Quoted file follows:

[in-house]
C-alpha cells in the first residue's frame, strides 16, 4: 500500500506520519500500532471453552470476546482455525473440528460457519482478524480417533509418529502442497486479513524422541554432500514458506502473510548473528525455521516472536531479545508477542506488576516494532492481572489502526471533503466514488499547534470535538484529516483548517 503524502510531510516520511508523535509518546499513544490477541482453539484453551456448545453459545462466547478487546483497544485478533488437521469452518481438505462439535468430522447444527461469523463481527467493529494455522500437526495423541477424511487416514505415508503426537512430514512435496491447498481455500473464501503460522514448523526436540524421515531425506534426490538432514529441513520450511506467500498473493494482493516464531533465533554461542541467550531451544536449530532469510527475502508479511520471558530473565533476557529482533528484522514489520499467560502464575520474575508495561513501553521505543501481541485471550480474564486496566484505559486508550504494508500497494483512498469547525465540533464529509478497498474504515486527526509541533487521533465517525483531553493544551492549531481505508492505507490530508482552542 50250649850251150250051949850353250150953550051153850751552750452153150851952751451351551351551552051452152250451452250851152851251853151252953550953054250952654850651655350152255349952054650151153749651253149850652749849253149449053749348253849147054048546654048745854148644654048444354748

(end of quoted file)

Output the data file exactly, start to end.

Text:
[in-house]
C-alpha cells in the first residue's frame, strides 16, 4: 500500500506520519500500532471453552470476546482455525473440528460457519482478524480417533509418529502442497486479513524422541554432500514458506502473510548473528525455521516472536531479545508477542506488576516494532492481572489502526471533503466514488499547534470535538484529516483548517 503524502510531510516520511508523535509518546499513544490477541482453539484453551456448545453459545462466547478487546483497544485478533488437521469452518481438505462439535468430522447444527461469523463481527467493529494455522500437526495423541477424511487416514505415508503426537512430514512435496491447498481455500473464501503460522514448523526436540524421515531425506534426490538432514529441513520450511506467500498473493494482493516464531533465533554461542541467550531451544536449530532469510527475502508479511520471558530473565533476557529482533528484522514489520499467560502464575520474575508495561513501553521505543501481541485471550480474564486496566484505559486508550504494508500497494483512498469547525465540533464529509478497498474504515486527526509541533487521533465517525483531553493544551492549531481505508492505507490530508482552542 50250649850251150250051949850353250150953550051153850751552750452153150851952751451351551351551552051452152250451452250851152851251853151252953550953054250952654850651655350152255349952054650151153749651253149850652749849253149449053749348253849147054048546654048745854148644654048444354748